Sister Grace Jones

We commend to your charity the soul of our beloved

Sister Grace Jones

who departed this life on January 30, 2013

in the sixty-seventh year of her religious life

Age: 87 years, 10 months, 10 days

Resurrection Service: Saturday, February 2, 2013, at 11 a.m.

Funeral arrangements are as follows: Viewing in the Community Room at Providence Heights on Friday, February 1 from 2-4 p.m. and 7-9 p.m. and on Saturday, February 2 from 9-11 a.m. Wake Service in the Community Room on Friday, February 1 at 7 p.m. Mass of Resurrection on Saturday, February 2 at 11 a.m. in the Mother of Divine Providence Chapel at Providence Heights.

"Faith is our light in our night, which light is God, our endless day." Julian of Norwich

Sister Grace Jones passed away quietly in her sleep early on Wednesday. Her passing surprised the Sisters with whom she lived. But Sister Grace died as she lived—gently and quietly. There was no apparent struggle. Her passing followed a very ordinary day in which she was fully engaged in the life of the Community at Providence Heights.

Sister Grace was the only child of Catherine Culp and Frank Jones. At birth she was named Catherine Grace. At Investment she received the name Sister Joseph Clair. When given the opportunity to return to her birth name in 1968, she chose to be Sister Grace. In hindsight, this name was most appropriate for her, since she was a source of grace and blessing to others in the ministries in which she was engaged. Grace was raised Lutheran and baptized and confirmed in that faith. Grace’s father left the family when she was still an infant, so her mother had to work to support herself and her child. Grace lived with her aunt, whom her mother paid for room and board and “rearing.” It was in her aunt’s home that she was introduced to Catholicism. She also had the good fortune to attend Our Lady of Mercy Academy for grades 6 to 12, even though she was not Catholic. These influences had significant impact on her, and she converted to Catholicism in 1942, while still a junior in high school. Her conversion to Catholicism was difficult for her mother. After completing high school, Sister Grace wanted to enter religious life, but knew the timing was not right. She worked for three years, got involved in the Catholic Action Movement, and sought a spiritual director. She entered the Community in 1946.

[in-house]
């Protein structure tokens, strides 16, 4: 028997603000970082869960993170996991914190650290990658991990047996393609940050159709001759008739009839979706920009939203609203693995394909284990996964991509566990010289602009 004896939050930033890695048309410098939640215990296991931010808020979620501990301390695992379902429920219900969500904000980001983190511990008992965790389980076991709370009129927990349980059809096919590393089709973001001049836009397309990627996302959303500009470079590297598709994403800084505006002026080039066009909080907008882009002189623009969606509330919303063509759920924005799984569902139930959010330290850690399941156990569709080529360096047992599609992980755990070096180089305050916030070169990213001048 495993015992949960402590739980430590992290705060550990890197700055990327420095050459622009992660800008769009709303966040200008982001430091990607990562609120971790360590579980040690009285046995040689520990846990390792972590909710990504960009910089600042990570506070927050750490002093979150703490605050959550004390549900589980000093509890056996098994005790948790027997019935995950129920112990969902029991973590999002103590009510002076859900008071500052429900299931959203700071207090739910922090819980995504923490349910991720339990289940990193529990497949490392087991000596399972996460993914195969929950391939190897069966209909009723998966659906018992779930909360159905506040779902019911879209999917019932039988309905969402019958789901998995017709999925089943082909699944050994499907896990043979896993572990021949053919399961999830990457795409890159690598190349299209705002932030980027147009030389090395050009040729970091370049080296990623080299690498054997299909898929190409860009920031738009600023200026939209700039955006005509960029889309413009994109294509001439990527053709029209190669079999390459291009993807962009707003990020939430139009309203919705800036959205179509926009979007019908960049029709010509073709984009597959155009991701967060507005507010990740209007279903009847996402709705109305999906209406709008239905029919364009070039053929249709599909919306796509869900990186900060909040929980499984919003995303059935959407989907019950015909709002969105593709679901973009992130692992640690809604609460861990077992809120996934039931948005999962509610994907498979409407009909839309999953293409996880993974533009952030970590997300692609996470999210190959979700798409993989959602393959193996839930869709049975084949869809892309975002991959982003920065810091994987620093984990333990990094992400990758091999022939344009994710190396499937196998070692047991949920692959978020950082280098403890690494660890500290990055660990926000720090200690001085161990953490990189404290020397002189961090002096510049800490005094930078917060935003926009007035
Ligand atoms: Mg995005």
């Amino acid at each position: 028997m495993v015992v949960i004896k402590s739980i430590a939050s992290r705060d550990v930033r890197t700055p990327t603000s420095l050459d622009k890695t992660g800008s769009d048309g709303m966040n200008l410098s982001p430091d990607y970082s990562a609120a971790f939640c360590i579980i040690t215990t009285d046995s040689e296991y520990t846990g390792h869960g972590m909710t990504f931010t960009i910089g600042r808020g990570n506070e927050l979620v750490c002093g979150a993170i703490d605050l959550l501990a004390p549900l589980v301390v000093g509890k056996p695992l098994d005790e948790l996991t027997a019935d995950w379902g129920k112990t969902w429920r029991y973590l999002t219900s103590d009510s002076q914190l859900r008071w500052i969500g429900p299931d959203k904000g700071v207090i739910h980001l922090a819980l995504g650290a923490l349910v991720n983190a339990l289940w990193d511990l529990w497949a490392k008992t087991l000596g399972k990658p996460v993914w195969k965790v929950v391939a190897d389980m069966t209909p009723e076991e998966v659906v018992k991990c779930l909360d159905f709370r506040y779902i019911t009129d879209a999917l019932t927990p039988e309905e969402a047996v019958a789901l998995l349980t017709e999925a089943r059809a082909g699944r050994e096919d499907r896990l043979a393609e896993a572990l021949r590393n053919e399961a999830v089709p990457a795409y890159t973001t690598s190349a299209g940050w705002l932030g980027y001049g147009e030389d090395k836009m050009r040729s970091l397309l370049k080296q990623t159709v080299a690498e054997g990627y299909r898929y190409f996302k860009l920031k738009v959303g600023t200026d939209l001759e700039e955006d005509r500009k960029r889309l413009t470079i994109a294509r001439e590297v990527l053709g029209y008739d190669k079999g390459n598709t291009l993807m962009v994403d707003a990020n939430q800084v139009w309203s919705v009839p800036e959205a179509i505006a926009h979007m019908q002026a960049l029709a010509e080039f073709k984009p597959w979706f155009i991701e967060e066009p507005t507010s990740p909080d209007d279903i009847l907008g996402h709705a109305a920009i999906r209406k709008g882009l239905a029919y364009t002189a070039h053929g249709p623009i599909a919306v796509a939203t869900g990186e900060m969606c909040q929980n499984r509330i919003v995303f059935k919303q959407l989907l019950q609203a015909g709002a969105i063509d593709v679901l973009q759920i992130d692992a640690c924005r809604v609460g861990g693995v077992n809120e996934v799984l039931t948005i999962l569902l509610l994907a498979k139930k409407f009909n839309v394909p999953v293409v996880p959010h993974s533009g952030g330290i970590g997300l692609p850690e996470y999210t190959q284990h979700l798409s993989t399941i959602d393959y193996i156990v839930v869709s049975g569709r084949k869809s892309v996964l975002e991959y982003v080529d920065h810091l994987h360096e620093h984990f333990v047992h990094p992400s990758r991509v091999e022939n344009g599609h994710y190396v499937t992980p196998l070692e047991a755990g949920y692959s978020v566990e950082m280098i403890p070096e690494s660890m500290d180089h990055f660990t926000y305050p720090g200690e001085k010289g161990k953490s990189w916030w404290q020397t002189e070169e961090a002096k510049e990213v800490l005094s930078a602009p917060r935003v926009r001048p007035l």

Sister Grace’s early years in ministry was as an elementary school teacher. She taught for eighteen years in Catholic schools in the dioceses of Pittsburgh and Detroit, and in dioceses in Massachusetts and Connecticut. She then moved on to serving as guidance counselor at the secondary school level for four years. Her success in this relatively new ministry did not go unnoticed. She was invited to be a part of the fledging La Roche College administration and served as its Dean of Students for a year and then as Director of Admissions. Always the entrepreneur and always responding to grace, Sister Grace answered the Community’s call to be the first coordinator of retired Sisters of Divine Providence. In the early years of this new ministry, she became involved in the Diocesan Sister’s Council and was elected president of the Diocesan Retirement Committee for Religious Women, a position she held for four years. Sister Grace would serve in the Community as coordinator of the retirement program for 24 years, but these years would be interrupted by a 10-year stint as chaplain in the pastoral care department at Divine Providence Hospital. For all of these positions, Grace was well qualified. She prepared academically and took advantage of ongoing education opportunities. Sister Grace was the 2000 recipient of the Marie de la Roche Award for her tireless years in internal ministry.

Sister Grace was on a spiritual journey for most of her 88 years. She wrote about her faith journey in a piece she called A Journey in Faith and Love. From her earliest years, she sought spiritual direction and took advantage of opportunities provided to deepen her own spiritual life so that she could enrich the lives of those she served. Sister Grace had a special devotion to Julian of Norwich and considered her a special patron.

Like her special patron, she knew personally that "All will be well...and all will be well...and all manner of things will be well." We rejoice with Sister Grace that her deepest desire of full union with God has been fulfilled. We also rejoice that she remains with us in the Communion of Saints.

Feast day: March 19

Written by Sister Maria Fest

The Pittsburgh Tribune-Review published an obituary on February 2. 

If you would like to make a gift to the Sisters of Divine Providence in memory of Sister Grace, visit our donation page.